Exhibitions

On View

Through December 8

Recent Acquisitions: Toyin Ojih Odutola

Toyin Ojih Odutola’s drawings, paintings, and prints question physical and sociopolitical identities as they pertain to skin color. This suite of three lithographs, recently acquired for the Frye Art Museum’s collection, demonstrates Odutola’s signature approach to portraiture, in which the sitter is seen obliquely or from multiple, unusual angles within one composition.

Through December 8

Frame of Mind: Storytelling Through Animation

A Partnership for Youth exhibition, Frame of Mind: Storytelling Through Animation showcases the results of an eight-week workshop for teens led by teaching artists from Reel Grrls, during which students develop, animate, and edit their own stop-motion film projects.

Through January 5

Pierre Leguillon: Arbus Bonus

Pierre Leguillon’s artwork-as-exhibition Arbus Bonus calls attention to the major role famed twentieth-century photographer Diane Arbus’s work has played in defining the image of American postwar popular culture. Bringing together every published magazine spread that features her photography, Leguillon’s project considers the ways in which cultural histories are assembled and disseminated, and proposes more inclusive counter-narratives.

Through August 23

Unsettling Femininity: Selections from the Frye Art Museum Collection

Bringing together varied depictions of women from the Frye Art Museum’s collection, Unsettling Femininity examines historical conventions of representation during the late nineteenth and early twentieth centuries to probe the politics of looking and question our habitual ways of viewing images of women.

Through January 5

Dress Codes: Ellen Lesperance and Diane Simpson

Dress Codes brings together the work of two contemporary artists who perform acts of translation in relation to clothing’s form and ornamentation. Pressing images of historical garments—and the values encoded within them—through the interpretive interface of the grid, Ellen Lesperance and Diane Simpson connect the everyday language of dress to wide-ranging cultural and political histories.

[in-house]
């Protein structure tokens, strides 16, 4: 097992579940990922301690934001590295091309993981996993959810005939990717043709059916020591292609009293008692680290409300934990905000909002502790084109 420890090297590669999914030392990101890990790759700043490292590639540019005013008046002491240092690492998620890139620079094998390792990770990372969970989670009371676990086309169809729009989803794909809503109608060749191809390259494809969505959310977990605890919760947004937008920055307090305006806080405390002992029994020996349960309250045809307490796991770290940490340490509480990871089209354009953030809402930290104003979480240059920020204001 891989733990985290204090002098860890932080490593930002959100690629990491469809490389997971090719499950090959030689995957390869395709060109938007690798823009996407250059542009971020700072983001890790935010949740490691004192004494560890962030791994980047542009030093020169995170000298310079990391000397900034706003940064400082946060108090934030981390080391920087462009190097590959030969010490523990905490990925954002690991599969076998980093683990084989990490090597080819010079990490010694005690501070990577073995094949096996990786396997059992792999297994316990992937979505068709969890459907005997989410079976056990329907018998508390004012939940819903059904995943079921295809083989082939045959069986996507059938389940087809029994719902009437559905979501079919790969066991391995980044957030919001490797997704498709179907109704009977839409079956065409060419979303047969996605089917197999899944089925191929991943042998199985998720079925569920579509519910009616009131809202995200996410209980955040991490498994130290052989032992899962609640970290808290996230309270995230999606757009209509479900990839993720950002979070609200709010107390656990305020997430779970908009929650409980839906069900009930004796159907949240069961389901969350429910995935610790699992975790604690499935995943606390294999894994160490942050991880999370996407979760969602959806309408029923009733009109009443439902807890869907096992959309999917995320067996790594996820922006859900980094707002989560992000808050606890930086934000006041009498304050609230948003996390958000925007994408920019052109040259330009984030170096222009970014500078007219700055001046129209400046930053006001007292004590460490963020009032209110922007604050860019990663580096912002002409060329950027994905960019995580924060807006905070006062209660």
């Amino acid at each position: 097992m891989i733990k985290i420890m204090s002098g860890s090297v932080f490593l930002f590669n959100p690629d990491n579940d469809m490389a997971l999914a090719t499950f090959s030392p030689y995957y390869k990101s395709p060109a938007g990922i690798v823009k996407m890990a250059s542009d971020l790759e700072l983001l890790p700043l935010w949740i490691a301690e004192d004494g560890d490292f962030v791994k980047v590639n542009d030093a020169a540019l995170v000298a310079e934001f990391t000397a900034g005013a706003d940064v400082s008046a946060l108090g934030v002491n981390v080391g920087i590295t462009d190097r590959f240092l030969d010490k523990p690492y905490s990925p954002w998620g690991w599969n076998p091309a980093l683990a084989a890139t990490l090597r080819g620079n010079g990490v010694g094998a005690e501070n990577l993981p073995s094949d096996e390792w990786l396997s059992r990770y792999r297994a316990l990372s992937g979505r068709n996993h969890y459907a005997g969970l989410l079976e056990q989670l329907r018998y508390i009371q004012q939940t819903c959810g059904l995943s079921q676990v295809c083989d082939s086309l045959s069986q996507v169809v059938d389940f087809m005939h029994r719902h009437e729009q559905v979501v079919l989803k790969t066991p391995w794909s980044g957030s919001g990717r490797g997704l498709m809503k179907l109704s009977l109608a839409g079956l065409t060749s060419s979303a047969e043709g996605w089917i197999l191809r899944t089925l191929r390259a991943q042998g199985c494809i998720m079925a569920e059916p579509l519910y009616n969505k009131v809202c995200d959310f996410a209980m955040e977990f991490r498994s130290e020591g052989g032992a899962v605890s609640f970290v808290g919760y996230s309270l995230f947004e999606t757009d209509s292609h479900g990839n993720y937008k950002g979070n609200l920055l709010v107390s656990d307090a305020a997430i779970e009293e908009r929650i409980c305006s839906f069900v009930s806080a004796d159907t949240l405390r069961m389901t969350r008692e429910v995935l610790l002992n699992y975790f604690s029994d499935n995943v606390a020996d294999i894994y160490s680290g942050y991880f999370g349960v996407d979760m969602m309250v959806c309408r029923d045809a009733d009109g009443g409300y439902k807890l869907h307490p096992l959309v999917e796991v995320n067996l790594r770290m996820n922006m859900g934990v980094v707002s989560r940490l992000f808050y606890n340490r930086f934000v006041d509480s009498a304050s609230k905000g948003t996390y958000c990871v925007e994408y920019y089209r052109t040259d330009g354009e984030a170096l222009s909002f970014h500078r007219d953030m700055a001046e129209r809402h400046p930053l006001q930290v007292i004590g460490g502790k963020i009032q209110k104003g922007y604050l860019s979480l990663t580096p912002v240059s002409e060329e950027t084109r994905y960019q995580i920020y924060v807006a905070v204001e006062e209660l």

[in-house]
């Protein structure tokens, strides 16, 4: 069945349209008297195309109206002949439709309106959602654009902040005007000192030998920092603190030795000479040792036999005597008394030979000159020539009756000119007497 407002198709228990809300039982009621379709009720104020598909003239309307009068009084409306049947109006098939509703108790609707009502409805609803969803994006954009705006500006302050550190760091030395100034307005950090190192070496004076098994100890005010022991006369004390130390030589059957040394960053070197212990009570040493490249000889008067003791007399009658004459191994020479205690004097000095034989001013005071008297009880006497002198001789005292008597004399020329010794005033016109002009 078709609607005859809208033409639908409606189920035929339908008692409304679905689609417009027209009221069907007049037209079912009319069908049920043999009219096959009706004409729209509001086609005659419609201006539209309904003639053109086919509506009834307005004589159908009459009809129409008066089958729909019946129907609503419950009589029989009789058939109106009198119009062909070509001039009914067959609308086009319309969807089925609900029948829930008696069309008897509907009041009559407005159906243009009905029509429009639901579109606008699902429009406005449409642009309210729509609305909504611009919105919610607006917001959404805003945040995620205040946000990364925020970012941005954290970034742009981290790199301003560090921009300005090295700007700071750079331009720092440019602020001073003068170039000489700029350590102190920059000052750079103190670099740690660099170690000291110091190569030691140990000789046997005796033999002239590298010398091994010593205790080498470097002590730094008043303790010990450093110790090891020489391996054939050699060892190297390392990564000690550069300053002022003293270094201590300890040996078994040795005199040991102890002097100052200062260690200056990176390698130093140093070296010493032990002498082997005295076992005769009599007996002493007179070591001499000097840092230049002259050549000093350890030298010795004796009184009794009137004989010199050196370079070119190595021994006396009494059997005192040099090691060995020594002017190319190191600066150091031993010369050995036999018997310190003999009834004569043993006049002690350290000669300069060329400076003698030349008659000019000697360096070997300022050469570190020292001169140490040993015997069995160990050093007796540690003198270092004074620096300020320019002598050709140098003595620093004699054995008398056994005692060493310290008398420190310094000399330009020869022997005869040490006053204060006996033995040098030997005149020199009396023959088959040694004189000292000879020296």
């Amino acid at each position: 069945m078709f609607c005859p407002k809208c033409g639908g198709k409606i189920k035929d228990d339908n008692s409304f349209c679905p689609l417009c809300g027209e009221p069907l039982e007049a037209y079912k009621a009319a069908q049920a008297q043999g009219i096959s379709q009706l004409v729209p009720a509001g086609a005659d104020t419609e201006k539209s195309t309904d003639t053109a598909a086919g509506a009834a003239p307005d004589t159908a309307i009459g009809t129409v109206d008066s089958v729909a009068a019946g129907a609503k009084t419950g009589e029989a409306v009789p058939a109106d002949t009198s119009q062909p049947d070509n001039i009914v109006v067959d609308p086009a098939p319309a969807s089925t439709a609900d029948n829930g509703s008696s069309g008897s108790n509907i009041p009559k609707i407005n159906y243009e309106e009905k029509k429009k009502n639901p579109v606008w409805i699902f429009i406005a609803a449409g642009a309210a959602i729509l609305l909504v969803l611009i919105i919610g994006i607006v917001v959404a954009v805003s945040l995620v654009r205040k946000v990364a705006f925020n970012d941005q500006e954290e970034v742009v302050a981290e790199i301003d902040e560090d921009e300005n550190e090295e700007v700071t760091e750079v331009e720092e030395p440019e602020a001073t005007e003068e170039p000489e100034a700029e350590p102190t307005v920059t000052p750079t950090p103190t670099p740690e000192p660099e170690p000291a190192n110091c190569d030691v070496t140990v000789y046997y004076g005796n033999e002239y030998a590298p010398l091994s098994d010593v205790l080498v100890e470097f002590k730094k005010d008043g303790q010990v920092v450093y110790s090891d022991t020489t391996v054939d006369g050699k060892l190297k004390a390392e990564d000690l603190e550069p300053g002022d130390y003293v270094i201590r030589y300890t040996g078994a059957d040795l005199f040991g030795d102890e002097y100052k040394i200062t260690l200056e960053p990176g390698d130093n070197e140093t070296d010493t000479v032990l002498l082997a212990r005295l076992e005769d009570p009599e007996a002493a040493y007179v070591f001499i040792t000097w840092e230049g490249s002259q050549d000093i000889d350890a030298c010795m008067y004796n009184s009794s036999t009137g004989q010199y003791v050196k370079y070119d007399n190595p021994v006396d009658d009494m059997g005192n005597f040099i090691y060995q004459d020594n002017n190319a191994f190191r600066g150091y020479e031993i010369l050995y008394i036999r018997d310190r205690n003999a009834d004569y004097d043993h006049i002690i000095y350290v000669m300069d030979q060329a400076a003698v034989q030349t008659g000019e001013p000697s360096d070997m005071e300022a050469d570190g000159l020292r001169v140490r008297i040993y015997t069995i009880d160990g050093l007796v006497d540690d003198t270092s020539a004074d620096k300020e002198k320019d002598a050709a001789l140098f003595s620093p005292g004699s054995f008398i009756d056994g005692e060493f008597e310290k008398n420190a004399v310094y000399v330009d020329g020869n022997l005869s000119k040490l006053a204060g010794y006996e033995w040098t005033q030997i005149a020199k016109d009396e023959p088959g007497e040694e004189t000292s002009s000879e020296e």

Through January 26

Donald Byrd: The America That Is To Be

For four decades, choreographer Donald Byrd has created innovative and startling productions that explore the capacities of dancers’ bodies, the complexities of Africanist aesthetics, and the ways theatrical dance can open audiences to social change. Presenting selected works from across his career, the exhibition reflects Americans’ ongoing struggles to care for our complex diversity.

Upcoming

December 17, 2019–June 7, 2020

Recent Acquisitions: Mary Henry

Mary Henry devoted nearly four decades to creating distinctive works of geometric abstraction. This pair of tonal diptychs distills her impressions of the pale tones and broad glacial expanses of Alaska, and exemplifies the opportunities for experimentation and growth the artist found within the confines of Minimalism.

January 25–April 19, 2020

Subspontaneous: Francesca Lohmann and Rob Rhee

Subspontaneous brings together the work of two Seattle-based artists who collaborate with gravity, time, and the forces of nature in their sculptural practices. In form and content, the exhibition proposes a mutualistic model of co-creation, celebrating contingency, entanglement, and interdependence.

January 25–April 19, 2020

Rebecca Brewer: Natural Horror

Rebecca Brewer’s work straddles the boundary between abstraction and representation to evoke fragmented memories and flowing organic forms. Natural Horror features two recent bodies of work that operate in the idiom of painting but employ materials and techniques associated with non-canonical craft practices.

February 15–April 19, 2020

Agnieszka Polska

Agnieszka Polska creates hallucinatory computer-generated media works that operate at the intersection of language, history, and scientific theory to illuminate issues of individual and social responsibility. This exhibition presents two video installations that address the urgent global issue of climate change and the specter of mass extinction.

May 9–August 2, 2020

Black Refractions: Highlights from The Studio Museum in Harlem

With works in all media by nearly eighty artists, Black Refractions celebrates The Studio Museum in Harlem’s role as a site for the dynamic exchange of ideas about art and society. Organized by the American Federation of Arts and The Studio Museum in Harlem, this landmark exhibition proposes a plurality of narratives of black artistic production and multiple approaches to understanding the Studio Museum’s powerful collection.

Past

Archive

Many internationally renowned and locally revered artists have exhibited at the Frye since it first opened in 1952. Find more information on exhibitions and artists in our exhibition archive.

Catalogues

Frye Publications

Catalogues are published by the Frye in conjunction with our exhibitions. Each book features photographs of artworks and installation images accompanied by essays and historical texts by scholars, art historians, and artists. Catalogues are available for purchase in the Museum Store as well as for purchase online.